2. increases the multiplier effect, so that an increase in government spending raises income by less.
  3. decreases the multiplier effect, so that an increase in government spending raises income by more.
  4. decreases the multiplier effect, so that an increase in government spending raises income by less.
  1. The crowding out effect:
  1. increases the multiplier effect, so that an increase in taxes reduces income by more.
  2. increases the multiplier effect, so that an increase in taxes reduces income by less.
  3. decreases the multiplier effect, so that an increase in taxes reduces income by more.
  4. decreases the multiplier effect, so that an increase in taxes reduces income by less.
  1. Expansionary fiscal policy that raises the budget deficit may:
  1. reduce business investment by increasing interest rates.
  2. reduce business investment by reducing interest rates.
  3. increase business investment by increasing interest rates.
  4. increase business investment by reducing interest rates.
  1. A decrease in the budget deficit will have a:
  1. more negative effect on income when crowding out is strong.
  2. more positive effect on income when crowding out is weak.
  3. less negative effect on income when crowding out is strong.
  4. less positive effect on income when crowding out is weak.
  1. An increase in the budget deficit will have a:
  1. more negative effect on income when crowding out is weak.
  2. more positive effect on income when crowding out is strong.
  3. less negative effect on income when crowding out is weak.
  4. less positive effect on income when crowding out is strong.
  1. Contractionary fiscal policy that reduces the budget deficit may:
  1. reduce business investment by increasing interest rates.
  2. reduce business investment by reducing interest rates.
  3. increase business investment by increasing interest rates.
  4. increase business investment by reducing interest rates.
  1. If the government knew the precise values of the multiplier and potential income, fine-tuning the economy would:
  1. be possible.
  2. be much easier but mistakes would still occur occasionally.
  3. still be very difficult.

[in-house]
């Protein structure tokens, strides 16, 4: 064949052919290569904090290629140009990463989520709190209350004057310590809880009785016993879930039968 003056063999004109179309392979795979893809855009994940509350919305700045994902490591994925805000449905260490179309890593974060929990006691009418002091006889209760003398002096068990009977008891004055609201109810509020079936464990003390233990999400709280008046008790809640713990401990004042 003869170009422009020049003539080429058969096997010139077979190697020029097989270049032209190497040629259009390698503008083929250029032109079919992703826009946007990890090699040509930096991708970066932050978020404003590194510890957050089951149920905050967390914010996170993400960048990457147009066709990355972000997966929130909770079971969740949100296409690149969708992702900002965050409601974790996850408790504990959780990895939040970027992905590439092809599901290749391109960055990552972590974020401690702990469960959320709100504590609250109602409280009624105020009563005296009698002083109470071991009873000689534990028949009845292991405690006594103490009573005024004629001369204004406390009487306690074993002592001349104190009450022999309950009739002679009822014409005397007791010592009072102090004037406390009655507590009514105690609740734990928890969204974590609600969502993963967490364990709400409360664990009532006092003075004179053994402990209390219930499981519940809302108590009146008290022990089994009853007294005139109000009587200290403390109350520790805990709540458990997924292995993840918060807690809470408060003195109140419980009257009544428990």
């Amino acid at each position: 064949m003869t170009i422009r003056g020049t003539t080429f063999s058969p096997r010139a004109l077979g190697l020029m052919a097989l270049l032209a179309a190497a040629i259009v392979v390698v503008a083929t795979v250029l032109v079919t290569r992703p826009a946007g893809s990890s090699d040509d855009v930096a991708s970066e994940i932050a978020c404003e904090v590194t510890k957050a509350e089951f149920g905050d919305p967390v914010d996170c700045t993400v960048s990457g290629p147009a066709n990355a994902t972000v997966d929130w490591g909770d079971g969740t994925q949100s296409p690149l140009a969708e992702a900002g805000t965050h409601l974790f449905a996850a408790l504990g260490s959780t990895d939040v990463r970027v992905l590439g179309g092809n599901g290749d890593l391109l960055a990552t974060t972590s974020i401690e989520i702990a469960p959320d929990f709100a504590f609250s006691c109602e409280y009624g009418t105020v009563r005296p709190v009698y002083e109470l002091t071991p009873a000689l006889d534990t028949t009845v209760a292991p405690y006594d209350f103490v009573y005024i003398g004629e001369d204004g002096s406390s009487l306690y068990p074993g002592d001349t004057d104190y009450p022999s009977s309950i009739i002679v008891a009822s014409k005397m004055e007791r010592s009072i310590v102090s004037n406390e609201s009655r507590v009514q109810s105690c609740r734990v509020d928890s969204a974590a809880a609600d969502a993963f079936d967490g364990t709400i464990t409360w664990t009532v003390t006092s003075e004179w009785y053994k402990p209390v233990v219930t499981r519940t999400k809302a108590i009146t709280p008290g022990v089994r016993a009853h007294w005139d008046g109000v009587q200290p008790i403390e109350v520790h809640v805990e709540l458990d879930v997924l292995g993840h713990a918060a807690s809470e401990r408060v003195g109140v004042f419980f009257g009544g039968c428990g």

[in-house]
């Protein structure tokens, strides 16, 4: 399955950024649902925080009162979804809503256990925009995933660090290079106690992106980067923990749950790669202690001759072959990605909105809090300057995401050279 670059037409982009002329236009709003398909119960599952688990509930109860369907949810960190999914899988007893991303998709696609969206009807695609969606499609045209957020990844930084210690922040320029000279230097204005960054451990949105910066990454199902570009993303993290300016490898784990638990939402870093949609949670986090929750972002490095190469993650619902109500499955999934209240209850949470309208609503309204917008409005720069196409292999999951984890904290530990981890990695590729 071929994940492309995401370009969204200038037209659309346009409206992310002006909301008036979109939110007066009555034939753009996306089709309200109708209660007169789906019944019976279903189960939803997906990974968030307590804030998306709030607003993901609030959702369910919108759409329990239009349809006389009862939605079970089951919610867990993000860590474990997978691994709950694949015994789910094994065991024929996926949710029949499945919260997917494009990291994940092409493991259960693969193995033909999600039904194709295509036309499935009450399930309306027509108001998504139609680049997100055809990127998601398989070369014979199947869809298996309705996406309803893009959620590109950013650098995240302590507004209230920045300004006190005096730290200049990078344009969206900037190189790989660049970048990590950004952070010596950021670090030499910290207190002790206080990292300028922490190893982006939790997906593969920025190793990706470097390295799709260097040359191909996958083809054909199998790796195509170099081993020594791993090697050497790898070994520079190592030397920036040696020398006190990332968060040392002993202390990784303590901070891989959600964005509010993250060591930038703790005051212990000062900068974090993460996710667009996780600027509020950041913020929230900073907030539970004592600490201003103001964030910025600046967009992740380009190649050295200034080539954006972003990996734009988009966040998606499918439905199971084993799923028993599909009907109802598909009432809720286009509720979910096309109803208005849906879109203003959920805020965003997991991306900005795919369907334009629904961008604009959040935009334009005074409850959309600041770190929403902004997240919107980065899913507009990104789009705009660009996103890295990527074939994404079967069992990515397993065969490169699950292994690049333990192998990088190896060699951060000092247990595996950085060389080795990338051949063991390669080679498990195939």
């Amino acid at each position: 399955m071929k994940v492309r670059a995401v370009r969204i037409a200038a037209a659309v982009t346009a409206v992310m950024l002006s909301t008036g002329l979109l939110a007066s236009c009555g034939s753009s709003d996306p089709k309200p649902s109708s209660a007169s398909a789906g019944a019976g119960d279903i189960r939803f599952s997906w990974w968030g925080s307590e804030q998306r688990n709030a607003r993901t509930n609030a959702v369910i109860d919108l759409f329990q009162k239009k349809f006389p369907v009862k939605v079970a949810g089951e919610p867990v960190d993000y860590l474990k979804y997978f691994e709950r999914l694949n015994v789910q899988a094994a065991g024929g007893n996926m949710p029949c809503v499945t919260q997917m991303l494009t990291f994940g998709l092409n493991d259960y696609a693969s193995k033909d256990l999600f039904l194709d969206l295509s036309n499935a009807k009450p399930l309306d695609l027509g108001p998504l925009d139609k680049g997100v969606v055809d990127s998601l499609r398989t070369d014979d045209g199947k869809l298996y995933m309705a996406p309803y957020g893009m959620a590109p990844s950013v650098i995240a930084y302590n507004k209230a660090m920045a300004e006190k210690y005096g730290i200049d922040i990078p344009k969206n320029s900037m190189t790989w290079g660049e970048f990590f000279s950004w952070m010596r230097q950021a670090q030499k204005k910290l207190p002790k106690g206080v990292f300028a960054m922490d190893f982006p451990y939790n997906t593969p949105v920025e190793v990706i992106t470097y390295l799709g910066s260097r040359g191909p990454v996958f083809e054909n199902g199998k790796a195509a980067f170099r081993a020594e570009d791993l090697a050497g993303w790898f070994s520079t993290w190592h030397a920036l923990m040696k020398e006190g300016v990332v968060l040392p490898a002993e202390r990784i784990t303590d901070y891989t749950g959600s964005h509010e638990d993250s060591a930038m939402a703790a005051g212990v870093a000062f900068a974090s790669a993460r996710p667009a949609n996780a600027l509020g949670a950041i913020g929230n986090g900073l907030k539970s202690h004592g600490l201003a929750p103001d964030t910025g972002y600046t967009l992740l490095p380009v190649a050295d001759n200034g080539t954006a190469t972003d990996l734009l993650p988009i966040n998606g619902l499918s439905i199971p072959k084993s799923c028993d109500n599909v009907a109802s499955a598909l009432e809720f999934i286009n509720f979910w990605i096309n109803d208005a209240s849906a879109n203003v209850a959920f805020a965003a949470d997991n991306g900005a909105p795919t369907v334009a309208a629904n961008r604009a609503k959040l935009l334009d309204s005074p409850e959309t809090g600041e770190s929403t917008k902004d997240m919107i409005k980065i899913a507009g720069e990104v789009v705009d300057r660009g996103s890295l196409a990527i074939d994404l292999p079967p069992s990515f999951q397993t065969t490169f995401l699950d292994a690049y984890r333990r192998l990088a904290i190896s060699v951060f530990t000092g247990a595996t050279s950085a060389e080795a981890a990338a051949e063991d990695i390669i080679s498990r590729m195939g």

4. be more difficult.
  1. Suppose one economist believes that the target rate of unemployment is 4 percent while another believes that it is 6 percent. If GDP is $5 trillion and the unemployment rate is 6 percent, then Okun's rule of thumb implies that the target output levels for these two economists will differ by:
  1. $100 billion.
  2. $200 billion.
  3. $300 billion.
  4. $400 billion.
  1. Suppose one economist believes that the target rate of unemployment is 4 percent while another believes that it is 6 percent. If GDP is $10 trillion and the unemployment rate is 6 percent, then Okun's rule of thumb implies that the target output levels for these two economists will differ by:
  1. $100 billion.
  2. $200 billion.
  3. $300 billion.
  4. $400 billion.
  1. Suppose one economist believes that the target rate of unemployment is 5 percent while another believes that it is 6 percent. If GDP is $10 trillion and the unemployment rate is 6 percent, then Okun's rule of thumb implies that the target output levels for these two economists will differ by:
  1. $100 billion.
  2. $200 billion.
  3. $500 billion.
  4. $600 billion.
  1. In practice, economists:
  1. agree about what the level of potential output is but disagree about what policies are appropriate.
  2. disagree about what the level of potential output is but agree about what policies are appropriate.
  3. agree about what the level of potential output is and about what policies are appropriate.
  4. disagree about what the level of potential output is and about what policies are appropriate.
  1. Suppose most economists agree that the target rate of unemployment is between 4 and 7 percent. If the actual unemployment rate is 11 percent, then most economists would agree that:
  1. both expansionary and contractionary policies are appropriate.